The researchers are supported, among others, by the Austrian Science Fund (FWF), the European Research Council (ERC) and the European Union.
Publikation: Observation of chiral edge states with neutral fermions in synthetic Hall ribbons. M. Mancini, G. Pagano, G. Cappellini, L. Livi, M. Rider, J. Catani, C. Sias, P. Zoller, M. Inguscio, M. Dalmonte, L. Fallani. Science, Vol. 349 no. 6255 pp. 1510-1513
Institute for Theoretical Physics
Universtity of Innsbruck and
Institute for Quantum Optics and Quantum Information
Austrian Academy of Sciences
Tel.: +43 512 507 4792
Dr. Christian Flatz
Tel.: +43 512 507 32022
Mobil: +43 676 872532022
http://www.uibk.ac.at/th-physik/qo/ - Quantum Optics Theory Group
http://www.uibk.ac.at/th-physik/ - Institute for Theoretical Physics, Universtity of Innsbruck
http://iqoqi.at/ - Institute for Quantum Optics and Quantum Information
http://Austrian Academy of Sciences
http://www.lens.unifi.it/ - European Laboratory for Nonlinear Spectroscopy (LENS)
Dr. Christian Flatz | Universität Innsbruck
From rocks in Colorado, evidence of a 'chaotic solar system'
23.02.2017 | University of Wisconsin-Madison
Prediction: More gas-giants will be found orbiting Sun-like stars
22.02.2017 | Carnegie Institution for Science
Cells need to repair damaged DNA in our genes to prevent the development of cancer and other diseases. Our cells therefore activate and send “repair-proteins”...
The Fraunhofer IWS Dresden and Technische Universität Dresden inaugurated their jointly operated Center for Additive Manufacturing Dresden (AMCD) with a festive ceremony on February 7, 2017. Scientists from various disciplines perform research on materials, additive manufacturing processes and innovative technologies, which build up components in a layer by layer process. This technology opens up new horizons for component design and combinations of functions. For example during fabrication, electrical conductors and sensors are already able to be additively manufactured into components. They provide information about stress conditions of a product during operation.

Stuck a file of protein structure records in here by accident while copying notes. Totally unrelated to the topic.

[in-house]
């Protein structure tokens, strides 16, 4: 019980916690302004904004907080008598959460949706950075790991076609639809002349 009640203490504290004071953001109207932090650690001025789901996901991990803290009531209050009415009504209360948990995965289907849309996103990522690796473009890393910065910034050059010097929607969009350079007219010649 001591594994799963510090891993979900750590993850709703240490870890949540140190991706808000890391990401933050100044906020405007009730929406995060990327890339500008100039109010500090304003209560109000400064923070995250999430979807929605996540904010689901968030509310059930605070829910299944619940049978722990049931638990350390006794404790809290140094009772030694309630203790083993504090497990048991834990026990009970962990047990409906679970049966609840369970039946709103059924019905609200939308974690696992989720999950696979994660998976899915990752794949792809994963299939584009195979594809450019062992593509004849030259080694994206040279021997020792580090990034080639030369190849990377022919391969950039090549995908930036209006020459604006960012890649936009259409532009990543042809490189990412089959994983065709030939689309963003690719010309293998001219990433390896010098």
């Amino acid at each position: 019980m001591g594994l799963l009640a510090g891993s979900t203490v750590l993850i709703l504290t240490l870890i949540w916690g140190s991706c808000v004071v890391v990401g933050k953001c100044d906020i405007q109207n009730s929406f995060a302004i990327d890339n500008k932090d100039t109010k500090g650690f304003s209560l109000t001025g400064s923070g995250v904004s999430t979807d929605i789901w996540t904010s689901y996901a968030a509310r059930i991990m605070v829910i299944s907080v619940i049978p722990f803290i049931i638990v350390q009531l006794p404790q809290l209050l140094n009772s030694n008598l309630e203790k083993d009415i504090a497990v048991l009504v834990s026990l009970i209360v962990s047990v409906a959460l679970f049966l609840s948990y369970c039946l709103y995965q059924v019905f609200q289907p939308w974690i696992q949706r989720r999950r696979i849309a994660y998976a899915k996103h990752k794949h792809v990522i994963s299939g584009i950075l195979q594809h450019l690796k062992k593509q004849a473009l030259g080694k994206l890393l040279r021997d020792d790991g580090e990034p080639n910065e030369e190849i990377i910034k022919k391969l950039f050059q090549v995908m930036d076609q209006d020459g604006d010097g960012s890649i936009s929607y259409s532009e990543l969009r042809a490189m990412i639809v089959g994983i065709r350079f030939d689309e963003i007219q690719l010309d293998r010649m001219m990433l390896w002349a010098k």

The 3D-printing technology, or additive manufacturing as it is often called, has long made the step out of scientific research laboratories into industrial...
Nature does amazing things with limited design materials. Grass, for example, can support its own weight, resist strong wind loads, and recover after being...
Nanometer-scale magnetic perforated grids could create new possibilities for computing. Together with international colleagues, scientists from the Helmholtz Zentrum Dresden-Rossendorf (HZDR) have shown how a cobalt grid can be reliably programmed at room temperature. In addition they discovered that for every hole ("antidot") three magnetic states can be configured. The results have been published in the journal "Scientific Reports".
Physicist Dr. Rantej Bali from the HZDR, together with scientists from Singapore and Australia, designed a special grid structure in a thin layer of cobalt in...
13.02.2017 | Event News
10.02.2017 | Event News
09.02.2017 | Event News
24.02.2017 | Life Sciences
24.02.2017 | Life Sciences
24.02.2017 | Trade Fair News